Thanks to the fiasco at the opening of the Hartford terminal (see last week’s entry), Greyhound was desperate to find a new architect for its Washington D.C. terminal, Lamb & Associates having ruled itself out of the job so spectacularly. William Strudwick Arrasmith got the job, whereupon he designed one of the best-looking of all the Greyhound terminals, which opened in 1940. It was also a joy to use for bus drivers. The bus stands were arranged in a fan shape behind the terminal building, each stand wider at the rear than at the front, and as a result extremely easy to drive into and reverse out of. Unlike at Hartford, there would be no stuck buses in Washington D.C.. This overhead shot illustrates the layout well:
The building was finished in limestone rather than blue enamelled panels. This was not only in keeping with the monumental architecture and finish of many of Washington D.C.’s buildings, but once again represented ‘total design’ harmony between terminal and bus. The new Silversides bus (see one here), designed like its Supercoach predecessor by Raymond Loewy, was introduced in 1940, sporting the fluted stainless steel body that has entered the collective consciousness as what a vintage Greyhound bus ‘ought’ to look like. It was dramatic, but less colourful than the previous all-painted bus, and Arrasmith’s new terminal was more restrained in colouring too. Its light grey limestone finish matched the new buses, and the edges of the canopy over the main entrance are even more directly inspired by the Silversides bus. Located on a corner, Arrasmith followed the site’s natural boundaries to curve back the wings of the building, adding to its character. Here it is:
It survived in use for many years, but in the late 1970s after Streamline Moderne had fallen completely out of fashion, it was bizarrely encased in a hideous exostructure (which you can see on this webpage). Although closed as a bus facility a couple of years later it was eventually declared a landmark and was restored to fulfil a new role as the entrance to an office building built on the site of the bus stands, in which form it survives to this day. Very nice it looks too:
It’s actually quite a celebrated building, certainly the most well-known of the surviving Arrasmith terminals, so much so that architectural model company Chisel and Mouse makes a lovely little sculpture of it you can buy for your home (see here).
The Washington D.C. terminal opened the door for Arrasmith to become Greyhound’s chief architect for all its work in the east of America. Having developed a new limestone-faced style for his Greyhound terminals, further buildings of this type followed.
The next surviving example is at Erie (Pennsylvania). Easily one of the smallest terminals Arrasmith designed, squeezed onto a thoroughly inconvenient site, this tiny building has survived despite (or perhaps because of?) its diminutive size. A very clever step back/down halfway across the front of the building makes it seem a lot larger than it actually is, and it retains its streamline curves on one end (the left hand end butting up to the neighbouring building rather than standing in splendid isolation as so many of the Greyhound terminals did). The entrance canopy performs a 90-degree turn to become the terminal’s totem, also at the far left. The run of windows on the left hand side upper floor terminates in a lovely rounded end, which is very Streamline Moderne. The terminal is now the Boardwalk Center, a bar/nightclub venue, but its heritage is absolutely unmistakable. It’s not well represented photographically, so Google Street View is our friend here (spin the Street View around if you can’t see the terminal, I’m having trouble embedding it facing the right direction…):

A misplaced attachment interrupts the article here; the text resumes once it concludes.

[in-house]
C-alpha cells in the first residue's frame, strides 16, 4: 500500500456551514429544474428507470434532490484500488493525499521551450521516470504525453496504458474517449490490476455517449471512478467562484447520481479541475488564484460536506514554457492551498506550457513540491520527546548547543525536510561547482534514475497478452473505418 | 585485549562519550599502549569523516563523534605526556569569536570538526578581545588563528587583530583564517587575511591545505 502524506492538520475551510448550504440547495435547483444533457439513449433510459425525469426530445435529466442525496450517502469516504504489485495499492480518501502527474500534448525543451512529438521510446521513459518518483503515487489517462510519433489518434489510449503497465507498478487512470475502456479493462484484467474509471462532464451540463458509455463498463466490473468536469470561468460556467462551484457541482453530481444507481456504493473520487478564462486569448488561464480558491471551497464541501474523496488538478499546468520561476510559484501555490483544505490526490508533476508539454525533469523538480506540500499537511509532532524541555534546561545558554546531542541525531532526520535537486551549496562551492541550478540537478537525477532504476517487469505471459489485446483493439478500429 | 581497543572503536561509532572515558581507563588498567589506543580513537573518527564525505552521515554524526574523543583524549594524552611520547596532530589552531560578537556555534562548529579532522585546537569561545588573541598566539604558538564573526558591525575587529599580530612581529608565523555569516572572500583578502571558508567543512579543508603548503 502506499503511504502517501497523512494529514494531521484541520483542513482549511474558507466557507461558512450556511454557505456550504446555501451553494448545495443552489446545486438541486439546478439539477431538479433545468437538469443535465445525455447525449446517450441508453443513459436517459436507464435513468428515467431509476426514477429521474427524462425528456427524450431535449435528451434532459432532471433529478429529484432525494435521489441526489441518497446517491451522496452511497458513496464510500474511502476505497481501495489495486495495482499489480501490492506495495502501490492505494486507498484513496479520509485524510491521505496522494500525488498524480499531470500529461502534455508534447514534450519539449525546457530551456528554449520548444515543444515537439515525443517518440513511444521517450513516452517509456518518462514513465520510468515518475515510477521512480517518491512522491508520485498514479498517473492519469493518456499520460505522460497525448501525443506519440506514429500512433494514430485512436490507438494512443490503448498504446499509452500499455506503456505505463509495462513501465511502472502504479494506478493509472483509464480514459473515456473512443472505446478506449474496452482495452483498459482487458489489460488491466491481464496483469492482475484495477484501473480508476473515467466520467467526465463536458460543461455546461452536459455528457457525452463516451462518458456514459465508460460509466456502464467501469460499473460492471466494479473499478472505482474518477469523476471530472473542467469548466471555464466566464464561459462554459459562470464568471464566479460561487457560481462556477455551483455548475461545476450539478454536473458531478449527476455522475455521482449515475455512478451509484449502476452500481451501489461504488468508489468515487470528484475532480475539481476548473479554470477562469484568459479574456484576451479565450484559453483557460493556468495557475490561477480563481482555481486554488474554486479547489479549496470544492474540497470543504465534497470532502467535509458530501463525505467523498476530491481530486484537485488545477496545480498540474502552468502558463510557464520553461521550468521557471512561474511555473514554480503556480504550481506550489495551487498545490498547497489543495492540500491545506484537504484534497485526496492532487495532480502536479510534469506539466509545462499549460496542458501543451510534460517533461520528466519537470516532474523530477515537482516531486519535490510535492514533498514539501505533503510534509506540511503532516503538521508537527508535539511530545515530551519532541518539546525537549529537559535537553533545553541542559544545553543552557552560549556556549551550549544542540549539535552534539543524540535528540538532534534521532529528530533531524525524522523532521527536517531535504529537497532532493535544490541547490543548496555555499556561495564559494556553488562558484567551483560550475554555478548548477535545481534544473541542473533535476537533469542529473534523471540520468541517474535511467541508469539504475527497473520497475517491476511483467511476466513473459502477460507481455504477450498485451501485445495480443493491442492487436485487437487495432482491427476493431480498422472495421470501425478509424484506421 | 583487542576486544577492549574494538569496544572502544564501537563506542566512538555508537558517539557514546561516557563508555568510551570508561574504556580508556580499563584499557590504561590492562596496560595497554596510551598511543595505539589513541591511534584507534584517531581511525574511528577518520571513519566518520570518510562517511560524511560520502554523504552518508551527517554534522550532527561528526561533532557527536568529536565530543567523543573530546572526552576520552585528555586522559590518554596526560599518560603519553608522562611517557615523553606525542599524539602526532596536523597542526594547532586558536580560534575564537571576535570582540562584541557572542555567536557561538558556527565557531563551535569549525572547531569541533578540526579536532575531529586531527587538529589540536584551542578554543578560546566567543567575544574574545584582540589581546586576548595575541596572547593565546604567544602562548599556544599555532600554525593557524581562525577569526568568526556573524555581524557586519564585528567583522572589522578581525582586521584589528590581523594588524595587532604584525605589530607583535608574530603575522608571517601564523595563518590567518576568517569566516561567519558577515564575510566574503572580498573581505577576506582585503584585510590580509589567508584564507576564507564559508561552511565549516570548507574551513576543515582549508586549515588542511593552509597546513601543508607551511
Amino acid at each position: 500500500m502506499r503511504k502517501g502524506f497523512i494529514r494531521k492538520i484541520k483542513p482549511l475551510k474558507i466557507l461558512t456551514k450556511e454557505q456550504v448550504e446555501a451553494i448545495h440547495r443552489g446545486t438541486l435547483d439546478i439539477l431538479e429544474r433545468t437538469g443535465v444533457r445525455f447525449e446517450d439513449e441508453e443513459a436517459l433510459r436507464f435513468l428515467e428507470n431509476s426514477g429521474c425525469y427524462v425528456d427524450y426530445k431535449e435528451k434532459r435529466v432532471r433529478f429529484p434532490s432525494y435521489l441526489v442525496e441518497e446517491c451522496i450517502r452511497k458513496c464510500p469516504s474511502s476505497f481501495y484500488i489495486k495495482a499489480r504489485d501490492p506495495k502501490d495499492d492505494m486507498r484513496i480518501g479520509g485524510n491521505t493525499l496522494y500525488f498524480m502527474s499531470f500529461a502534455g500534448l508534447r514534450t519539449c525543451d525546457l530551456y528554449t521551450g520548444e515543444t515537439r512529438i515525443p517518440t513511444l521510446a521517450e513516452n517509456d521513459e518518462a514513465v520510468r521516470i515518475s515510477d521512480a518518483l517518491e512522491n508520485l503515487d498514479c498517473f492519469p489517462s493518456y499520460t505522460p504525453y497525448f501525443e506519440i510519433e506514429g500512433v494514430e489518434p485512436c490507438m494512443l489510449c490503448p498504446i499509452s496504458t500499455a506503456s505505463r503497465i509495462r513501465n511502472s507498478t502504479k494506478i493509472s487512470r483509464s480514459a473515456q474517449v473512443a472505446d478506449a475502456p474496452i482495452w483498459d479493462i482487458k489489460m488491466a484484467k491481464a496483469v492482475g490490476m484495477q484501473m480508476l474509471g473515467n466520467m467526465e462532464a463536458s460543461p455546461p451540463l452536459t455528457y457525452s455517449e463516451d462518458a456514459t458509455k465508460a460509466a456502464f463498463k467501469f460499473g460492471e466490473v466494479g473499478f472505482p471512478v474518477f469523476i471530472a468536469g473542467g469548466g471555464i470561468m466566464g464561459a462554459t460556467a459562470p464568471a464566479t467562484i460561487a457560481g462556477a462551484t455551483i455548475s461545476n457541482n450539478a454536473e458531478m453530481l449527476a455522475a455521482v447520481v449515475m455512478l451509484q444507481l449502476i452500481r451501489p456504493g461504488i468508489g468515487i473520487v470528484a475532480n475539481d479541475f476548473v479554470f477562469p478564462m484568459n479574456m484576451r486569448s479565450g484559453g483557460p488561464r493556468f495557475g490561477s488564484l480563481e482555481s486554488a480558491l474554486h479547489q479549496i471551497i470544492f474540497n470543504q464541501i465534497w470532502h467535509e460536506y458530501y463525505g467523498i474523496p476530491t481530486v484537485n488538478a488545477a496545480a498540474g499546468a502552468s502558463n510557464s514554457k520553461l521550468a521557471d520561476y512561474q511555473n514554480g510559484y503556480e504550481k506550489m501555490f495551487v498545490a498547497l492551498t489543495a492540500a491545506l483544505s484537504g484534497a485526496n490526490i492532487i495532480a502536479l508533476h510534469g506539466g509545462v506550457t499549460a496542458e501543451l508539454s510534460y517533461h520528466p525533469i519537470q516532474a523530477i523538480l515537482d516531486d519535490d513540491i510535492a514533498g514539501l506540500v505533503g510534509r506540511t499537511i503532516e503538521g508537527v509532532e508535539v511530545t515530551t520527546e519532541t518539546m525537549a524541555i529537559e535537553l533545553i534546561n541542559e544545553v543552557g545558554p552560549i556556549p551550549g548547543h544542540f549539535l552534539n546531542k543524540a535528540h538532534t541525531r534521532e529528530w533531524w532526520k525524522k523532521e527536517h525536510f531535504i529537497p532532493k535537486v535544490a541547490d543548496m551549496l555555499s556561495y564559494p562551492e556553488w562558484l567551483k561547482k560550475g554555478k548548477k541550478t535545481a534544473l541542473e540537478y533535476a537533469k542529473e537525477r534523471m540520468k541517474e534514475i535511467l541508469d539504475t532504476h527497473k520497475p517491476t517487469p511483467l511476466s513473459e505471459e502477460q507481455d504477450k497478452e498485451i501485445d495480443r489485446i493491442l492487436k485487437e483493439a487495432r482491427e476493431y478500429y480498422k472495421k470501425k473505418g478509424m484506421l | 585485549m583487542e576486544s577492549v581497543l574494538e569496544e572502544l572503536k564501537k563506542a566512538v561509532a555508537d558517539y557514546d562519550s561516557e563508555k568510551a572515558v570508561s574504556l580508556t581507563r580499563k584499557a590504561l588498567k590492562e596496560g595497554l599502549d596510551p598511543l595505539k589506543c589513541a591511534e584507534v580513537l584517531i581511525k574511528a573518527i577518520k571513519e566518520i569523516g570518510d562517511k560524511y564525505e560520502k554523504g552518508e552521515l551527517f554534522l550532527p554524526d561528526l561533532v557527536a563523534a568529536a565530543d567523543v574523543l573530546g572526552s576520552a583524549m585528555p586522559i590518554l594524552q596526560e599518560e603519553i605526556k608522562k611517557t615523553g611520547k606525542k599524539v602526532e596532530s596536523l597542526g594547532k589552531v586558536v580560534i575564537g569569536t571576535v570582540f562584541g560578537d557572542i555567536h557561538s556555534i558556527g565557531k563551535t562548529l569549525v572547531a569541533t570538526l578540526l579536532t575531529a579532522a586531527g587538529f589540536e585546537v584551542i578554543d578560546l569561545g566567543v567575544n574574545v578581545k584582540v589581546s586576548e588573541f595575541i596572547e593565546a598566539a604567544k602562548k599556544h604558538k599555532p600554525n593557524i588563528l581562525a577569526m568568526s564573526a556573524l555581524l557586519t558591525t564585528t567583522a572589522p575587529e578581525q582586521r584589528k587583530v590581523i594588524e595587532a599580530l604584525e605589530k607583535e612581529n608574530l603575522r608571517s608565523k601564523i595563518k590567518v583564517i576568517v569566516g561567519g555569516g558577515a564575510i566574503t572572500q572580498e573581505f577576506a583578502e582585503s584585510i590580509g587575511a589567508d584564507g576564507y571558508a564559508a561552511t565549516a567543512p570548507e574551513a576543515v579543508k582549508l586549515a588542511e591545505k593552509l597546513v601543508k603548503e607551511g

The terminal in Buffalo (New York) opened in 1941. Like Erie, it was a small (but not quite as small) terminal, again squeezed onto an inconvenient and narrow site. Arrasmith’s design solution was virtually the same as at Erie, but with all the elements in reverse order. So the totem was at the right hand end of the building, again of a piece with the canopy, but this time in a reverse L-shape. Like Erie, the frontage was stepped down (but not backwards) halfway across, to give the illusion of greater size to the building, and there was a rounded end to the window run on the upper floor. One feature not seen at Erie is a highly characterful porthole window in the end of the building, which looked down onto the bus stands. Now the Alleyway Theatre, the Buffalo terminal’s heritage is a little less easy to discern, especially as it has lost its pylon. To my great annoyance, I walked past it last year and although I clocked the building’s Streamline Moderne architecture, I didn’t realise it was an ex-Greyhound terminal. I would have taken a photo of it if I had, but here’s one taken by someone else.
A street beautification project in Buffalo has resulted in several trees growing up right outside the theatre, making it difficult to capture photographically, though the limestone facing comes across very well, as does the porthole window. What you can’t see is the canopy over the entrance which, like the one at Washington D.C., perfectly matches the Silversides bus. The theatre’s website has some photos of the building’s previous existence, here, which does show the canopy very nicely, as well as some of the polished metal fluting details on the building.
1942 saw the last Greyhound terminal to be built before America entered the Second World War, in Baltimore (Maryland), and it was another of Arrasmith’s. This was a larger building, though it was less streamlined than Arrasmith’s previous terminals. In fact, it bears more resemblance to the Post-war Modern terminals we’ll come to later in this article.
Built on a corner site, the terminal is unusual in having a deeply recessed main entrance, which is situated at the corner. The overhang of the building’s upper storey is supported on a square pillar. Along with the totem and canopy structure, which wraps right around the corner of the building, the whole thing gives the impression of the upper storey floating above ground level. Gone from this building are the continuous runs of glazing, the windows here being placed individually with masonry between them. Also gone are any rounded ends to window runs or walls. All in all, it’s quite severe in appearance. It has long since been abandoned as a bus terminal but still survives as office/retail space.
The first Arrasmith-designed Greyhound terminal to open after the war did so in 1948. According to one website with an interest in Greyhound terminals, the Daytona Beach (Florida) terminal was Arrasmith’s first post-war terminal, in 1947, but Wrenick (2007) doesn’t credit the Daytona Beach building to Arrasmith, so it’s difficult to know whether to include it here or not. I’m going to exercise caution, and instead press on with the first post-war terminal that everyone agrees is by Arrasmith, in Cleveland (Ohio).